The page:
Take a look at a typical week or two in your family.  Examine how often you do laundry, do art projects, go places that require more than gym shorts and a t-shirt and how often your children go through clothes in a day.  (The later will probably decrease as they get older to a degree depending on the child.)  From there do a little math and figure out your comfort zone. I find the line where you feel prepared for Mud Season corresponding with Flu Season or Potty Training is best.

For us our comfort zone with our 2.5 year old is 2 outfits a day (remember Mud Season combined with Potty Training) and a Pajama for nights.  With our family schedules, work and activities factored in we like to have enough to last us about a week and a half.  This is the number that gets us through crazy work weeks or illness smoothly, but doesn’t leave our closet bursting with unused items.

*Our summer clothes.  About a week and half worth of play shirts on the left, dress clothes on the right.  We’ve already pulled out our light sweaters and long sleeved dress clothes because of a mini-cold snap.*

I’ve also found this is about my tipping point; any more and I feel cluttered, a little claustrophobic and wasteful.  *Every family is going to have a different Limit – some can get by with 4 days worth of clothes, others need 2 weeks – no judgment, find what works best for you!*

– just because you live in a climate that can range from arctic tundra to barren desert in a matter of hours doesn’t mean you are at the mercy of your closet.  Know your limit, think ahead and shop smart and you can clothe your family cheaply and well during all seasons.

Molly W is a Catholic wife and {working} mother to one amazing toddler and a little soul in heaven.  She loves book-lists, backyards, and the BBC, but not necessarily in that order  She writes at Molly Makes Do about bringing a love of Learning, a love of Life and a love of Faith into her home. 

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  1. says

    The part about the tipping point… that’s something I struggled with last year. We had so many generous friends who gave us clothes for our little boy when he was born that I had just waaaaaaay too much stuff. I knew that I would never be able to make use of it all. I mean seriously, how many pairs of overalls does one little guy need? At one point I had more than 15 pairs… and that was JUST overalls. I struggled with guilt about giving some of the pieces away, but I made sure that they went to good charities (like the women’s shelter). I still have boxes of stuff for our little guy to grow into. He’s set until he’s three at least.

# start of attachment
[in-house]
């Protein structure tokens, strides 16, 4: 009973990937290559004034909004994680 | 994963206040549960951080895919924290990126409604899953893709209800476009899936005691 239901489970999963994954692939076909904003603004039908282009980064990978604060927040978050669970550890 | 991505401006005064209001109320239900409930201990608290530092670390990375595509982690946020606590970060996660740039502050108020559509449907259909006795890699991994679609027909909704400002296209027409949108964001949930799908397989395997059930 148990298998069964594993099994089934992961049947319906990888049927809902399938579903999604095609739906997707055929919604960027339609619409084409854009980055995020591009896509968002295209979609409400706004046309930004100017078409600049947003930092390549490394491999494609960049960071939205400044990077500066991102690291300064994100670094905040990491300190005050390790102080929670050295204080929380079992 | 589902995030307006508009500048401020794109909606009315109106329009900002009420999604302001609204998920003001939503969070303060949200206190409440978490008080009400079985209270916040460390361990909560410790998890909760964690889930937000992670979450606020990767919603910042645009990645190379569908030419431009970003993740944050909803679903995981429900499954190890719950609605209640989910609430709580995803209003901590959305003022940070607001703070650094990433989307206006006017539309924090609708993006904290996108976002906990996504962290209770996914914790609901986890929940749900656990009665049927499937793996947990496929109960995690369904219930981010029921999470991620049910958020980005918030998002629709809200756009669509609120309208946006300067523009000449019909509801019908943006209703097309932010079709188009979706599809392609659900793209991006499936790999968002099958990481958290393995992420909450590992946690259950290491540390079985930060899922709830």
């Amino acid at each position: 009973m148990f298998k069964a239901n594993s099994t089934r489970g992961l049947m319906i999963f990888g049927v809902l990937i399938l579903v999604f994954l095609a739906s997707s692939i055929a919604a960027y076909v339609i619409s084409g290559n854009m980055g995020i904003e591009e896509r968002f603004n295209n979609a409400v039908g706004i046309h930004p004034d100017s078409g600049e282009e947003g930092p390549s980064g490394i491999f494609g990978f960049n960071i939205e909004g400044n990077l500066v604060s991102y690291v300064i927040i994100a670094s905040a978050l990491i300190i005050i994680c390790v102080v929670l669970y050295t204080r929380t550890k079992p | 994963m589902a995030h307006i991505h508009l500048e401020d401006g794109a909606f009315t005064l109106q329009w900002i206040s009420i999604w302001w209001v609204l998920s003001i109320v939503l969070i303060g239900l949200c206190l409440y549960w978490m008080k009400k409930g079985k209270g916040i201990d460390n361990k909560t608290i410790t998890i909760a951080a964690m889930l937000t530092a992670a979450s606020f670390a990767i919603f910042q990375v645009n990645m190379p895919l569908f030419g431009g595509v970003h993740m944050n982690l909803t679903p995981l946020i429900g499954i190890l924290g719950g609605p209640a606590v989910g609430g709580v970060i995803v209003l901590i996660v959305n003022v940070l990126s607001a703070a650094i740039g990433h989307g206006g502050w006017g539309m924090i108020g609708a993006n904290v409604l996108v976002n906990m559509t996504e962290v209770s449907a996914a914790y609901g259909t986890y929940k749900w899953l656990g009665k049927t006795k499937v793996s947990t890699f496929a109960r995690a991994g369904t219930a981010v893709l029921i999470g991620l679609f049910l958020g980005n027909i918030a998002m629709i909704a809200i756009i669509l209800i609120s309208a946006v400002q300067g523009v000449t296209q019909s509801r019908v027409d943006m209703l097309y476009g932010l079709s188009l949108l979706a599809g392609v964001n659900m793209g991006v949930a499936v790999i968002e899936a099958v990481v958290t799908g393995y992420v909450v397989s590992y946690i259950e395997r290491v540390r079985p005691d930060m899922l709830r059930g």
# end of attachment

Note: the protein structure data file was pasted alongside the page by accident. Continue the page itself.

• says

      I just received a huge delivery of clothes from a co-worker last month. It put us well past our limit. So I divided up what was left and reserved some gender neutral things for a my best friends little girl, and have a box waiting to be shipped to a blog friend with two little boys. The rest is off to donations. It actually felt great to pass it on to charity and people I know! I think it helped that my co-worker was very clear that nothing in the delivery (seriously it took up my whole car trunk) was sentimental, she’d kept what she wanted to keep and that she wanted me to pass on whatever I had left over.

  2. says

    Please, no moth balls! I read that they are toxic. However, you can “Google” and find out a safe alternative. Otherwise, great post! [I am Haley Stewart’s mom].

  3. says

    I love this, especially the limits. Great idea to figure out how much you really need. We just moved from a NCY apartment to a house with my in-laws (parents and a sister) so space is limited. I’m keeping this in mind for sure. Thanks, Haley and Molly!